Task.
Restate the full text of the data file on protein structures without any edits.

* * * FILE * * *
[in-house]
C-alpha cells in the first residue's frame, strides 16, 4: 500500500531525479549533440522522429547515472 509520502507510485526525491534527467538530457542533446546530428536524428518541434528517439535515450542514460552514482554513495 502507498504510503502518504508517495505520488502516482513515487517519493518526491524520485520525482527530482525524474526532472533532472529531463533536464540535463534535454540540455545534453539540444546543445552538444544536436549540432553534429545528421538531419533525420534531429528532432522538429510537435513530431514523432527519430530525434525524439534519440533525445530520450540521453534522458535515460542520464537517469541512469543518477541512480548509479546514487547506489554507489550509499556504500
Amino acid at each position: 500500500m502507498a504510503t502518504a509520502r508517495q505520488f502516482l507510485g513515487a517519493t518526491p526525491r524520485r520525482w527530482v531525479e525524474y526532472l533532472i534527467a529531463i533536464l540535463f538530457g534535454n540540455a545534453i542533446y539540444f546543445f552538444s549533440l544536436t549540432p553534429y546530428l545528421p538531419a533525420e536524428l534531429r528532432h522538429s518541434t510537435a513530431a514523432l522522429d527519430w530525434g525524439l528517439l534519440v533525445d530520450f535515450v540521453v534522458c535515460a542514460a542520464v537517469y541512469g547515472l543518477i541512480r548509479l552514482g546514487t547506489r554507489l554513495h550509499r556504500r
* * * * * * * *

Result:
[in-house]
C-alpha cells in the first residue's frame, strides 16, 4: 500500500531525479549533440522522429547515472 509520502507510485526525491534527467538530457542533446546530428536524428518541434528517439535515450542514460552514482554513495 502507498504510503502518504508517495505520488502516482513515487517519493518526491524520485520525482527530482525524474526532472533532472529531463533536464540535463534535454540540455545534453539540444546543445552538444544536436549540432553534429545528421538531419533525420534531429528532432522538429510537435513530431514523432527519430530525434525524439534519440533525445530520450540521453534522458535515460542520464537517469541512469543518477541512480548509479546514487547506489554507489550509499556504500
Amino acid at each position: 500500500m502507498a504510503t502518504a509520502r508517495q505520488f502516482l507510485g513515487a517519493t518526491p526525491r524520485r520525482w527530482v531525479e525524474y526532472l533532472i534527467a529531463i533536464l540535463f538530457g534535454n540540455a545534453i542533446y539540444f546543445f552538444s549533440l544536436t549540432p553534429y546530428l545528421p538531419a533525420e536524428l534531429r528532432h522538429s518541434t510537435a513530431a514523432l522522429d527519430w530525434g525524439l528517439l534519440v533525445d530520450f535515450v540521453v534522458c535515460a542514460a542520464v537517469y541512469g547515472l543518477i541512480r548509479l552514482g546514487t547506489r554507489l554513495h550509499r556504500r